Mustang

After starting to strip it down I found that the factory sunroof was completely rotten and unrepairable, the only answer was a new roof. So a new roof was sourced from a scrap yard and the delicate process of cutting off the old one was started. The photo’s also show just how little room I had in my garage at the old house, the car only fitted if the nose went under the workbench.

 

 

Before cutting the old roof the car was supported on two thick wooden beams running the length of the car on each side, some careful measuring was necessary to ensure that the new roof fitted in exactly the same position as the old.

 

 

Most of these pictures were taken with an old polaroid camera which I had lying around, or a small 35mm Canon compact, so the quality is not that good and they are all quite small format. Here are a couple of close ups of the roof work.

 

 

The pillars are all braced behind the weld with pieces cut from the profile from the old roof giving some extra strength and also something to weld against. Shame there are no Photo’s to show it. After welding the centre pillars the beams were removed from under the car to put it back on it’s wheels. This pushed the front and rear pillar halves together so they could also be welded, this recreated the structural integrity of the roof.

 

That completed I moved on to the front end which was completely stripped out and all surface rust removed. If you look carefully you can see that it is sitting on the modified lower section of an old damaged shopping trolley. The reasonably sized caster wheels made it possible to push the shell in and out of the garage to work on it.

 

 

Again no pictures of any of the work after this until I’d finished the front end and was just about ready for the engine to be refitted.

 

 

It is still sitting on the trolley but the struts have been re-installed.

 

 

Having made plans to get much more power out of the engine than it had ex factory (would you believe that 140hp was all it produced!!), I had sourced a totalled ’87 Mustang GT at a breakers and got a good deal on the transmission (Borg Warner T5), rear axle, springs and brakes (bigger than my originals). The shocks were changed to Koni’s all round and all suspension rubbers were replaced with polygraphite bushes which give much better stability at the sacrifice of ride comfort. Goodridge brake lines all round as well. Another leap in time to the rear axle which was done in a similar fashion with the front wheels back on and the trolley supporting the rear.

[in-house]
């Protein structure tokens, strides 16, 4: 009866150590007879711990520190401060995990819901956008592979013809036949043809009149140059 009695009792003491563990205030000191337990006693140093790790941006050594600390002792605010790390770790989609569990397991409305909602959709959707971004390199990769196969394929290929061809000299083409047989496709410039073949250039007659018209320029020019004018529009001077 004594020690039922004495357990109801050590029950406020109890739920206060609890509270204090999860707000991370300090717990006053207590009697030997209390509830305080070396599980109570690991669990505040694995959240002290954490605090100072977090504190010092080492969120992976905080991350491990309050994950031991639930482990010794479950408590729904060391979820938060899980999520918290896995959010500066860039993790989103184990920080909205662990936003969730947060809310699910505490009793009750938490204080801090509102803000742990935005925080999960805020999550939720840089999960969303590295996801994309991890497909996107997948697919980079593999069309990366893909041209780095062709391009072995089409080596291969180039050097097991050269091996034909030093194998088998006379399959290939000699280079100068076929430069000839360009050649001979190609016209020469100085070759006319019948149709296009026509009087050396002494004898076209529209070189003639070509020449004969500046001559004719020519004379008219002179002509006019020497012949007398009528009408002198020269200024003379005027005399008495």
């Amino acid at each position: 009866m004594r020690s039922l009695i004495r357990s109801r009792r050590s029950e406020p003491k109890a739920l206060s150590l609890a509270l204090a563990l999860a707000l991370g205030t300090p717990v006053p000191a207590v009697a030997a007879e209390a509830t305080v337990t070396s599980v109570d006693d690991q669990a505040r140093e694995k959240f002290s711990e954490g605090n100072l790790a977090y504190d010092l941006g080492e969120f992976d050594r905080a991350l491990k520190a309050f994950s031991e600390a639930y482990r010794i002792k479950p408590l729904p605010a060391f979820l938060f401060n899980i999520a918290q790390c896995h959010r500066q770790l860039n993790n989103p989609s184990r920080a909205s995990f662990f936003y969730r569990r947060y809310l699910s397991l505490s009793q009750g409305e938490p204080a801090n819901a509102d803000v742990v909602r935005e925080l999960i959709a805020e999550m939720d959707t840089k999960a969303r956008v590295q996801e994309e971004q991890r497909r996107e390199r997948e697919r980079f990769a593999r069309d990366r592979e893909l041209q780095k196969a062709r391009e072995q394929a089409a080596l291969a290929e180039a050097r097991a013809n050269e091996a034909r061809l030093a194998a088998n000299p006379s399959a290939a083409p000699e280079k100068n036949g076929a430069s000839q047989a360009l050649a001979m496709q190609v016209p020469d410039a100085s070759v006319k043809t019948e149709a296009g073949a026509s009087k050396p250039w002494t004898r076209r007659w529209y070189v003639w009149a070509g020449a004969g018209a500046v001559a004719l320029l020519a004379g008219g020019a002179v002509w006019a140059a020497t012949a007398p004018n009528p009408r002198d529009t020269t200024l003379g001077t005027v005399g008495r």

The original rear suspension arms were replaced with Southside Machine Lift Bars to get that bite necessary for drag racing. Yes by this time the project had started to snowball into a near full blown drag car, at least as far as it was possible within the law in the Netherlands for a road going car. These bars have NO rubber bushings but instead steel bearings giving incredible straight line stability but again sacrificing ride comfort.

 

Next: Mustang – Part 2

Plastic nose masked up whilst the primer was applied. Did all this work in the covered area just outside my garage box until the Environmental Police paid me a visit – OOPS!

 

Black mist coat applied to aid with wet sanding of the primer. We needed a nice flat base for the colour.

 

Plastic nose had been primed earlier with a special flexible paint and then the black applied to the grill and bumper areas. The areas with the beige colour would be later sprayed blue with a flex agent when the car went to the paint shop across the road.

 

The car after the paint shop had finished with it and I had done the final interior build. The hood scoop is not original and was fabricated by me. Here it was running on a set of cheap Chrome Steel rims.

 

The under hood aluminium construction was also fabricated by me and gives a better flow of cooler air to the intake. The hot air generated by the headers and the larger radiator efficiency is not good for developing horsepower as the air is less dense, contains less oxygen and therefore can burn less fuel.

 

View of the interior. Originally all the plastic panels were a baby blue with fake wood dashboard panels, here they have been spray coated with a special plastic paint in a blue/grey colour. The fake wood panels were replaced with anodised aluminium and the original multi instrument block was replaced with separate gauges. On the top of the dash is an Auto Gage Shift-lite tachometer, when you reach the optimum r.p.m. a red light goes on telling you shift up. The original front seats were replaced by a pair out of a Saab 99 sourced at a local breakers. They were recovered in black leather by my wife who was working at a local upholsterer’s at the time. The original rear seat was recovered in the same leather. A set of 3 point racing harnesses were fitted in the front making use of the rear seat difficult to say the least. I also installed a cassette radio and some decent speakers but this turned out to be a bit pointless as it was difficult to hear the music above the sound of the engine.

 

This picture was taken a couple of years later when I had saved enough to order a set of Centerline alloy wheels from the USA.